The Health and Human Services Policy for Protection of Human Research Subjects in 45 CFR Part 46 defines a human subject as a living person about whom an investigator obtains either 1) data through intervening or interacting with the person or 2) identifiable private information. Federal requirements to protect human subjects may apply to research on human specimens (such as cells, blood, and urine), residual diagnostic specimens, and medical information. Research involving existing data, documents, records, pathological specimens, diagnostic specimens, or tissues that are individually identifiable is considered “research involving human subjects.”
- Intervention includes both physical procedures by which data are gathered (for example, venipuncture) and manipulations of the subject or the subject's environment that are performed for research purposes. Interaction includes communication or interpersonal contact between investigator and subject.
- Individually identifiable: The identity of the subject is or may readily be ascertained by the investigator or associated with the information. Private information must be individually identifiable in order for obtaining the information to constitute research involving human subjects.
- Private information includes information about behavior that occurs in a context in which an individual can reasonably expect that no observation or recording is taking place, and information which has been provided for specific purposes by an individual and which the individual can reasonably expect will not be made public (for example, a medical record).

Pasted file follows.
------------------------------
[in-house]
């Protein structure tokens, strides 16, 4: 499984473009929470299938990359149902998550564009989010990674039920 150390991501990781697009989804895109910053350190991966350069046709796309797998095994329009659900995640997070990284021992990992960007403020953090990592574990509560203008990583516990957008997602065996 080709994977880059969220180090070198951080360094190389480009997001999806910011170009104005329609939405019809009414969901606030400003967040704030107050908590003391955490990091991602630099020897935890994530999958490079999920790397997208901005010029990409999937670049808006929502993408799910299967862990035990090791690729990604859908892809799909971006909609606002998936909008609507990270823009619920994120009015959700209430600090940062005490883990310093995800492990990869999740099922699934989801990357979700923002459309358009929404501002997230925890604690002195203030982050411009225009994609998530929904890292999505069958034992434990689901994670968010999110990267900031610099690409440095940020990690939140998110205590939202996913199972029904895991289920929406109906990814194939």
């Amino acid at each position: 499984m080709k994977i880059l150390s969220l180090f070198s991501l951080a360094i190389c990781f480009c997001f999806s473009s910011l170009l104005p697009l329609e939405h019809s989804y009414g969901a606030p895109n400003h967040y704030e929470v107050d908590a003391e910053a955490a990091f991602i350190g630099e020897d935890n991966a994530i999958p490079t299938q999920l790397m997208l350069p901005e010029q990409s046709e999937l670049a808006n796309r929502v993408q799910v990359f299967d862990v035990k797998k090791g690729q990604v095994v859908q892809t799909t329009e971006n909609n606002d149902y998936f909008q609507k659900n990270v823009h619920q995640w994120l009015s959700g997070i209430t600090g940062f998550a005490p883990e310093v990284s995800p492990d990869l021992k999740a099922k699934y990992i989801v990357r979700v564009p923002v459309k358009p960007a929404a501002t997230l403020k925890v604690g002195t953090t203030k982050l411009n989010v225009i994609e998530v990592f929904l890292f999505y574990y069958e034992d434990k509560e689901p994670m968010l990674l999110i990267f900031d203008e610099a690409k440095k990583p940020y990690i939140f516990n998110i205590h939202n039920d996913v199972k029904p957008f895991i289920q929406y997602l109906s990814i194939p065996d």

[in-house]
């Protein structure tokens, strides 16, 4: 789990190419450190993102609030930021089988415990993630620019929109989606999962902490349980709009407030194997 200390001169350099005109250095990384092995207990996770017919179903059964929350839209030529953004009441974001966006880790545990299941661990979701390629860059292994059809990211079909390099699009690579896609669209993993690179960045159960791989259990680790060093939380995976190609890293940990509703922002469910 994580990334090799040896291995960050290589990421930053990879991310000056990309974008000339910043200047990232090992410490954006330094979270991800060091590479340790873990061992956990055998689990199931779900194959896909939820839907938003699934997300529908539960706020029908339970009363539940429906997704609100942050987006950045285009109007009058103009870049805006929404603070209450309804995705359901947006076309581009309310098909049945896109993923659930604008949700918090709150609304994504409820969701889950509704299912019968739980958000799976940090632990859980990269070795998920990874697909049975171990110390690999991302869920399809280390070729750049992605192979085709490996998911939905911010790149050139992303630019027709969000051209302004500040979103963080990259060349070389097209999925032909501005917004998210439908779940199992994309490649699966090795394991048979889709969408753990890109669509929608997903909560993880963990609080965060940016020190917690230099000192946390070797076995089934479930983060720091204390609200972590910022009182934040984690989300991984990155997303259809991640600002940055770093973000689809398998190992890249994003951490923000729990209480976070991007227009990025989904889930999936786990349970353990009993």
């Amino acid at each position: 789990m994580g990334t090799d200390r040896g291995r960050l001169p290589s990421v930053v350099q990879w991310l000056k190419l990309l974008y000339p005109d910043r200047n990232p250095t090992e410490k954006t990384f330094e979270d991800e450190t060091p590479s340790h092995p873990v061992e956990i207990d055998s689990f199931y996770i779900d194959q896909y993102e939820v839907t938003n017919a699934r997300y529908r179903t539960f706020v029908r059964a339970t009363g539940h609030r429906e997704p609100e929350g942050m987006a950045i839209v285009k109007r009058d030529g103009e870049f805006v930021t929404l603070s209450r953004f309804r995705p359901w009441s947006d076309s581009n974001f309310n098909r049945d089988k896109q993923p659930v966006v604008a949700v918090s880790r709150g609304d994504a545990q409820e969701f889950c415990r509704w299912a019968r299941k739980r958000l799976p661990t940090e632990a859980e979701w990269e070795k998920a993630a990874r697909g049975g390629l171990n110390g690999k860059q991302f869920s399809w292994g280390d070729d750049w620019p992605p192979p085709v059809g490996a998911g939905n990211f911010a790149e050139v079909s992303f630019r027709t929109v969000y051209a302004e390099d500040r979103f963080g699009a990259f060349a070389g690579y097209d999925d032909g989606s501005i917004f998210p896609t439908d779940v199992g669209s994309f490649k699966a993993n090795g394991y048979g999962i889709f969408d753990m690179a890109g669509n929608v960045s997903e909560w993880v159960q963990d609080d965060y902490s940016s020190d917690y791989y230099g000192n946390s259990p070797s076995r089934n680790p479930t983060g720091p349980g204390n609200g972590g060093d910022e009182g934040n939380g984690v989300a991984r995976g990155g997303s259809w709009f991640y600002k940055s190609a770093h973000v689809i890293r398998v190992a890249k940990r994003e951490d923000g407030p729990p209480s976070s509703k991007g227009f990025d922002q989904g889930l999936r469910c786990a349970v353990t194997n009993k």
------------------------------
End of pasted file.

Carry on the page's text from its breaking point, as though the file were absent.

Your research may fall under the umbrella of human subjects research even if you aren't working on humans directly. For example, some basic research on biological samples would be considered human subjects research, even if they were collected for a different study. The NIH offers a decision tree (see example) to make the determination of whether the NIH will consider proposed research to be human subjects research. If you have questions about whether your application involves human subjects, consult your NIH Program Official or ask your institutional review board (IRB) or independent ethics committee (IEC) before writing your application.
If you're using coded private information, data, or specimens, NIH will consider your research to involve human subjects unless it meets both of the following conditions:
- You are not collecting samples by interacting or intervening with living people.
- None of the investigators or collaborators/co-authors can identify the subjects through coded private information or specimens (e.g., an investigator's access to identity is prohibited by a written agreement).
If any investigator involved in the research can determine a subject's identity or has access to identifiers, the research is considered to involve human subjects and human subjects requirements apply.